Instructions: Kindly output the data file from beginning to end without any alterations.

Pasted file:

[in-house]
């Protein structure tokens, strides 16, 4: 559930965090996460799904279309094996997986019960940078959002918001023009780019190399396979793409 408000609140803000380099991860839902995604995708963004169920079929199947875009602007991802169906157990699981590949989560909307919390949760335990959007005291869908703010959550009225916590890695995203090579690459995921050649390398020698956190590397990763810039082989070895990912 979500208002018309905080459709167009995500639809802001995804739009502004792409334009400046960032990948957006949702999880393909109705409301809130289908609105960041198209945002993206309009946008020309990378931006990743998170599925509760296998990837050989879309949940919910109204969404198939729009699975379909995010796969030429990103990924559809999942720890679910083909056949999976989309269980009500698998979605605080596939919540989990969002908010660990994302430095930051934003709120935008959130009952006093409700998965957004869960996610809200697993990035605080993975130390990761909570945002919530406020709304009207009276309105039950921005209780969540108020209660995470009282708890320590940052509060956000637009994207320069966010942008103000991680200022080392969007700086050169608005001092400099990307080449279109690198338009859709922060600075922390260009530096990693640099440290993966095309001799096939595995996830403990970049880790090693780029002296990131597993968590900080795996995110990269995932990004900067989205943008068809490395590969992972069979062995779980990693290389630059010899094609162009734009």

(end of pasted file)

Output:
[in-house]
């Protein structure tokens, strides 16, 4: 559930965090996460799904279309094996997986019960940078959002918001023009780019190399396979793409 408000609140803000380099991860839902995604995708963004169920079929199947875009602007991802169906157990699981590949989560909307919390949760335990959007005291869908703010959550009225916590890695995203090579690459995921050649390398020698956190590397990763810039082989070895990912 979500208002018309905080459709167009995500639809802001995804739009502004792409334009400046960032990948957006949702999880393909109705409301809130289908609105960041198209945002993206309009946008020309990378931006990743998170599925509760296998990837050989879309949940919910109204969404198939729009699975379909995010796969030429990103990924559809999942720890679910083909056949999976989309269980009500698998979605605080596939919540989990969002908010660990994302430095930051934003709120935008959130009952006093409700998965957004869960996610809200697993990035605080993975130390990761909570945002919530406020709304009207009276309105039950921005209780969540108020209660995470009282708890320590940052509060956000637009994207320069966010942008103000991680200022080392969007700086050169608005001092400099990307080449279109690198338009859709922060600075922390260009530096990693640099440290993966095309001799096939595995996830403990970049880790090693780029002296990131597993968590900080795996995110990269995932990004900067989205943008068809490395590969992972069979062995779980990693290389630059010899094609162009734009």